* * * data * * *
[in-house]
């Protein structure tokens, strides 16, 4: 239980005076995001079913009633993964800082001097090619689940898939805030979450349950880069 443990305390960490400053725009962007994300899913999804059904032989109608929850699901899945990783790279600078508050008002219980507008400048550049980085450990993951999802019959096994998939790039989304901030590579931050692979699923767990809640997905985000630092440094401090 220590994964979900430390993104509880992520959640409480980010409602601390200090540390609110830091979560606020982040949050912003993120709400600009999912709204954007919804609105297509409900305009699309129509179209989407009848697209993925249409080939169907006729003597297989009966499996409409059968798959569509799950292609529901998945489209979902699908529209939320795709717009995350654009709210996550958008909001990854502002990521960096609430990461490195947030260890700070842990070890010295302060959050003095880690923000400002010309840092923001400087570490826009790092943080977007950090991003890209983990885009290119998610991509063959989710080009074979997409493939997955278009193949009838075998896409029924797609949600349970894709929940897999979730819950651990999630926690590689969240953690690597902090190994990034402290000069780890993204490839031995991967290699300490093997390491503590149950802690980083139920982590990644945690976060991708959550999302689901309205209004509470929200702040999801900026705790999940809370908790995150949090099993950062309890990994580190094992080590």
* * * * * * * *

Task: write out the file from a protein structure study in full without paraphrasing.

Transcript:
[in-house]
């Protein structure tokens, strides 16, 4: 239980005076995001079913009633993964800082001097090619689940898939805030979450349950880069 443990305390960490400053725009962007994300899913999804059904032989109608929850699901899945990783790279600078508050008002219980507008400048550049980085450990993951999802019959096994998939790039989304901030590579931050692979699923767990809640997905985000630092440094401090 220590994964979900430390993104509880992520959640409480980010409602601390200090540390609110830091979560606020982040949050912003993120709400600009999912709204954007919804609105297509409900305009699309129509179209989407009848697209993925249409080939169907006729003597297989009966499996409409059968798959569509799950292609529901998945489209979902699908529209939320795709717009995350654009709210996550958008909001990854502002990521960096609430990461490195947030260890700070842990070890010295302060959050003095880690923000400002010309840092923001400087570490826009790092943080977007950090991003890209983990885009290119998610991509063959989710080009074979997409493939997955278009193949009838075998896409029924797609949600349970894709929940897999979730819950651990999630926690590689969240953690690597902090190994990034402290000069780890993204490839031995991967290699300490093997390491503590149950802690980083139920982590990644945690976060991708959550999302689901309205209004509470929200702040999801900026705790999940809370908790995150949090099993950062309890990994580190094992080590």